Once again the future is being conditioned by fear on both sides, pushing them blindly forward in a clash that is getting worse. The insurrection of the Palestinian people scares the politicians of Gaza and the West Bank. More than anything it scares Arafat, as he is unable to control it. It scares the Israeli government, but also scares the Israeli people, and this is the important thing. Seeing themselves under attack in their own homes where anyone likes to feel safe, they are appealing to their governors and asking for stricter controls and a more systematic repression. The circle is closing in.
It is not possible to make forecasts and anyway they could always be refuted by unforeseen events.
To abandon a people’s dreams of freedom as they are being attacked and destroyed by a theocratic State leaves a bitter taste in one’s mouth. Can so much blood, so much sacrifice, so many dead, all have been in vain? Were we fooled into choosing which side to support in our more or less radical intervention more or less in first person, once upon a time, and are we still deluding ourselves today? Can it be that the problem in finding the courage to attack the mechanism of the Israeli war (the Jews again, or a poor persecuted people subjected to the expansionist and military aims of a group of criminals in power?) is that it has been faced the wrong way? Have the efforts of the past only led to the shiny buttons of the new Palestinian police or the ferocious sneer of a Sephardi Jew screaming ‘throw them all into the sea!’? I don’t know.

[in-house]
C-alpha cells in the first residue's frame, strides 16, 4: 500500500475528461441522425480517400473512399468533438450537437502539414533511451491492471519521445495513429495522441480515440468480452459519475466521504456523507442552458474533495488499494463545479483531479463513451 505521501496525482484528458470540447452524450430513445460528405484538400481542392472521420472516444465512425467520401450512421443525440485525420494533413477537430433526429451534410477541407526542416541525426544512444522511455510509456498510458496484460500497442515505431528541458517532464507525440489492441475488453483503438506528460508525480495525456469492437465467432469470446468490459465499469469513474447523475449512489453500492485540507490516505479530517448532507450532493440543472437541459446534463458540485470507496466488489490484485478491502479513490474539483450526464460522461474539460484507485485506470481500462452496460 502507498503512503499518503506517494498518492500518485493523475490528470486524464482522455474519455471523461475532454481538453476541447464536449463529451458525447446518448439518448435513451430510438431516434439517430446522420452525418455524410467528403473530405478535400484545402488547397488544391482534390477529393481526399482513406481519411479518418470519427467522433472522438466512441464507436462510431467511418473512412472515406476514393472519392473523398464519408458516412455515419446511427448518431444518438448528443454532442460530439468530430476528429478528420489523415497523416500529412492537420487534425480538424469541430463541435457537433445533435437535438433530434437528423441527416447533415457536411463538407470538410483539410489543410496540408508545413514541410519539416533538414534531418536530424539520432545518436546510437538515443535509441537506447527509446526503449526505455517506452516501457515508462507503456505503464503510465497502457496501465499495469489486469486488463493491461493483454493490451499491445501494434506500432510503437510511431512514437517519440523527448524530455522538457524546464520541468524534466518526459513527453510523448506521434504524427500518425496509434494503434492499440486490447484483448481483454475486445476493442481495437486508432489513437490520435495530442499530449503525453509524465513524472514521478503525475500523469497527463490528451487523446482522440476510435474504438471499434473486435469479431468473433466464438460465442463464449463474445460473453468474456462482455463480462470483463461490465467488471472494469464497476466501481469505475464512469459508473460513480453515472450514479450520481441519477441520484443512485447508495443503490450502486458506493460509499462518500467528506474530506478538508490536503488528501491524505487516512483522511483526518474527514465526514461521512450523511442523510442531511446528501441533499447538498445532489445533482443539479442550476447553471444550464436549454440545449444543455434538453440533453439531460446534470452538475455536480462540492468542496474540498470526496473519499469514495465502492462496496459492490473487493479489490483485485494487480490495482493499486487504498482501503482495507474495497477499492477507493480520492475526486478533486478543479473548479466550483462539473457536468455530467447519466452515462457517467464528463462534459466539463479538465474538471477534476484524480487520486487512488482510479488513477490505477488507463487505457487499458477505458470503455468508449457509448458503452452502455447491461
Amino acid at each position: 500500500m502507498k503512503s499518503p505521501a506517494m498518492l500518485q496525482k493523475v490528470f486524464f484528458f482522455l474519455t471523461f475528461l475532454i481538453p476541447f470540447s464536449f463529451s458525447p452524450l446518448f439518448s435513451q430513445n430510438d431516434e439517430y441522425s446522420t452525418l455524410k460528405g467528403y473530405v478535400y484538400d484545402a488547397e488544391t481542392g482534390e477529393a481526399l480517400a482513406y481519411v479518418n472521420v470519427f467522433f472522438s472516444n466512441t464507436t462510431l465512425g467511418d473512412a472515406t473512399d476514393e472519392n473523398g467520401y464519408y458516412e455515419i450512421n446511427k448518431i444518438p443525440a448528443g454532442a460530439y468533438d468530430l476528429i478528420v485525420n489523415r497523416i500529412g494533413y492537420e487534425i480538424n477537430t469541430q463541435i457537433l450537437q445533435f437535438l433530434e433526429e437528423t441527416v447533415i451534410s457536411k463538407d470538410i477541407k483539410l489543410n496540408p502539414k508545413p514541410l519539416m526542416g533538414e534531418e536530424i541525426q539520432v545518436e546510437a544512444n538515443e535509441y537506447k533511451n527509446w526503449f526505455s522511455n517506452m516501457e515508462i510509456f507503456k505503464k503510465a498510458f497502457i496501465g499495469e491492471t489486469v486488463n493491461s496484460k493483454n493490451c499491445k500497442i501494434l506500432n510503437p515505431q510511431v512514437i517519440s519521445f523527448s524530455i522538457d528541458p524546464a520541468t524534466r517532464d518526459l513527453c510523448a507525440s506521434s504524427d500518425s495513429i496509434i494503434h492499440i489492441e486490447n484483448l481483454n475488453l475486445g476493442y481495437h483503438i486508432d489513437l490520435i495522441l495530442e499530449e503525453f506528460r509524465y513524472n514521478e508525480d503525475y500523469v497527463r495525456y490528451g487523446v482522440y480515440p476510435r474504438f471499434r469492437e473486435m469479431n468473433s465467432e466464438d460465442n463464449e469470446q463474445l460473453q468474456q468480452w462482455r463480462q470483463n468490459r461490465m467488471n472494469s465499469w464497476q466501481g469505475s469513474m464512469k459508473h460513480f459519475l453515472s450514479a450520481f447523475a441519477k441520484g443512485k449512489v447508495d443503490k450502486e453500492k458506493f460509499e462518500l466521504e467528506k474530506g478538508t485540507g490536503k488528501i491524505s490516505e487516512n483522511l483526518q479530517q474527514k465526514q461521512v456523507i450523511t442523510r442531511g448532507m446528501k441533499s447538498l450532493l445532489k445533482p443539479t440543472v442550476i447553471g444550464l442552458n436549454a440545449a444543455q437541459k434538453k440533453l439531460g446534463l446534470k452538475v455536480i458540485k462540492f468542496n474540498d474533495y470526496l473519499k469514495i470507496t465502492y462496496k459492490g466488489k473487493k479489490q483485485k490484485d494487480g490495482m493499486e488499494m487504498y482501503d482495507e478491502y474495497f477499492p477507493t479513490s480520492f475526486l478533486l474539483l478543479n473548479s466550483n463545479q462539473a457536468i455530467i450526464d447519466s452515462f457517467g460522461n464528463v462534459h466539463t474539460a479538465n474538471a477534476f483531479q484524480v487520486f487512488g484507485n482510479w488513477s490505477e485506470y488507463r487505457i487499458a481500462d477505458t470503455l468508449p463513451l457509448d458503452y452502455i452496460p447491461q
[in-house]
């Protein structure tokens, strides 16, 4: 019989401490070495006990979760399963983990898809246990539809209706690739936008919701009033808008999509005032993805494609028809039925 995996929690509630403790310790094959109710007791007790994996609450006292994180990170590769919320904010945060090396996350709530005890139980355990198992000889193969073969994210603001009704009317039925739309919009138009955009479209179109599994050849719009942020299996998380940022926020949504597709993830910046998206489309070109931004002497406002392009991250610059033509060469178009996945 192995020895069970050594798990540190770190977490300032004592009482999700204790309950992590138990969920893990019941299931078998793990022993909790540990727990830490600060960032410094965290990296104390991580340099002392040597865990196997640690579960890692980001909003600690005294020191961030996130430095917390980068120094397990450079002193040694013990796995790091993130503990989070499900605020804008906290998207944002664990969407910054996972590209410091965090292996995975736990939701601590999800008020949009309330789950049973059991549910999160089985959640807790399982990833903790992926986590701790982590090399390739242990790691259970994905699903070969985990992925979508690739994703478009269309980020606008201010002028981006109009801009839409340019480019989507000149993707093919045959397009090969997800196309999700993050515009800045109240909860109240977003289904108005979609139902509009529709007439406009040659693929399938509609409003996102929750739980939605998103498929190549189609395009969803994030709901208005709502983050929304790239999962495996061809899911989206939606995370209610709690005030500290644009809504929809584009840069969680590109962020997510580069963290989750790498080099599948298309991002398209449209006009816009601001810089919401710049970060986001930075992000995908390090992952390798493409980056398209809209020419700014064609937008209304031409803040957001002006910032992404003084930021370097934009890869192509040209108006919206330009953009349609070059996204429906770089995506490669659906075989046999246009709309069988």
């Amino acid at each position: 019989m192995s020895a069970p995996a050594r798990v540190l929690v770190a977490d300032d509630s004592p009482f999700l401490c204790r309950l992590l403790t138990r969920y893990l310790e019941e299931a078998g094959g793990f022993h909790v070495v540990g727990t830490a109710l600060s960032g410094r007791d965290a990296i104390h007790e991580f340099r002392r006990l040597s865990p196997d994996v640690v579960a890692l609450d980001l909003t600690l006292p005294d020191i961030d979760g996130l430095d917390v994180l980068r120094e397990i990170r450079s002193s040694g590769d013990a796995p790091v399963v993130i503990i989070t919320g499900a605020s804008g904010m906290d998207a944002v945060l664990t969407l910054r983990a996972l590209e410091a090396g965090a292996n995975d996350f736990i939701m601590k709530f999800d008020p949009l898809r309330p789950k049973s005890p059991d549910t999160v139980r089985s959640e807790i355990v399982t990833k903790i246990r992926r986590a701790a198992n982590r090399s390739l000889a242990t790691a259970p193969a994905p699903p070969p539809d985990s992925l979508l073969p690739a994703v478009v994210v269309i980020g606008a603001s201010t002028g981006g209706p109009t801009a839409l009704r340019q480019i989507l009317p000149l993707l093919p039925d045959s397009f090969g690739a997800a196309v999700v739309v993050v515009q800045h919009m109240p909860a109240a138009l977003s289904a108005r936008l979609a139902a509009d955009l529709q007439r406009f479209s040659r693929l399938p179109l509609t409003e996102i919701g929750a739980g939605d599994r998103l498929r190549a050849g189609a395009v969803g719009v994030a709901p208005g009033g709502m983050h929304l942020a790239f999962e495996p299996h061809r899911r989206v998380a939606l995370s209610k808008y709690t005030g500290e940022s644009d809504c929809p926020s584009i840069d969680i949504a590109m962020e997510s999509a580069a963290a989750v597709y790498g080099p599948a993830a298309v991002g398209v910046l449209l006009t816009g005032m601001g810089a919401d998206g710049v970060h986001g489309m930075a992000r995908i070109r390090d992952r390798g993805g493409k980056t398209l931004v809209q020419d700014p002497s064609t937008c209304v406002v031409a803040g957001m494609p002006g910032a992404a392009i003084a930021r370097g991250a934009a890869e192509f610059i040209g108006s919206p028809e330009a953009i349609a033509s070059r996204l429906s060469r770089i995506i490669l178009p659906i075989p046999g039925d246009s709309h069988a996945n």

This booklet does not attempt to give any answers. I thought it would be more interesting to simply take up the problem once again.
I have aired these doubts in my heart over the past ten years in which many of the following pieces were written, sometimes looking up at the night sky and singling out stars of times gone by one by one. Their light continues to shine unperturbed upon the woes of men.

Alfredo M. Bonanno

Catania, 17 December 1997